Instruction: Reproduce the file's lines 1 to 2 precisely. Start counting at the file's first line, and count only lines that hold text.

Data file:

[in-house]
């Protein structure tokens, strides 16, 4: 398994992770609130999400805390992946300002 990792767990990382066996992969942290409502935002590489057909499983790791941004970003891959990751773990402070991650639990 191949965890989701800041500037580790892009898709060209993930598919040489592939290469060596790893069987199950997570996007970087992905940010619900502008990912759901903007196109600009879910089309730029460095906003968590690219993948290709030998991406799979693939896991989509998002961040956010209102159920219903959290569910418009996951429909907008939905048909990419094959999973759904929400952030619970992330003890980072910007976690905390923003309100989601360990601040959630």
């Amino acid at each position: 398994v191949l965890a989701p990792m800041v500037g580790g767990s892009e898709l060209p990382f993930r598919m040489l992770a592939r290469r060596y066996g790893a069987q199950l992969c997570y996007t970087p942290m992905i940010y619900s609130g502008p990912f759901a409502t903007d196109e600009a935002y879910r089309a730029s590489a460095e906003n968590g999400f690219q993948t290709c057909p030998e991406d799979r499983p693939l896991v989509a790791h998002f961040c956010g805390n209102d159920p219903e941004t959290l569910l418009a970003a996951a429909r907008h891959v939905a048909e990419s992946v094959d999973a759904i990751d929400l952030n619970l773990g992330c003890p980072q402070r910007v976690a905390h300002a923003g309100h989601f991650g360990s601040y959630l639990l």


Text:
[in-house]
């Protein structure tokens, strides 16, 4: 398994992770609130999400805390992946300002 990792767990990382066996992969942290409502935002590489057909499983790791941004970003891959990751773990402070991650639990 191949965890989701800041500037580790892009898709060209993930598919040489592939290469060596790893069987199950997570996007970087992905940010619900502008990912759901903007196109600009879910089309730029460095906003968590690219993948290709030998991406799979693939896991989509998002961040956010209102159920219903959290569910418009996951429909907008939905048909990419094959999973759904929400952030619970992330003890980072910007976690905390923003309100989601360990601040959630």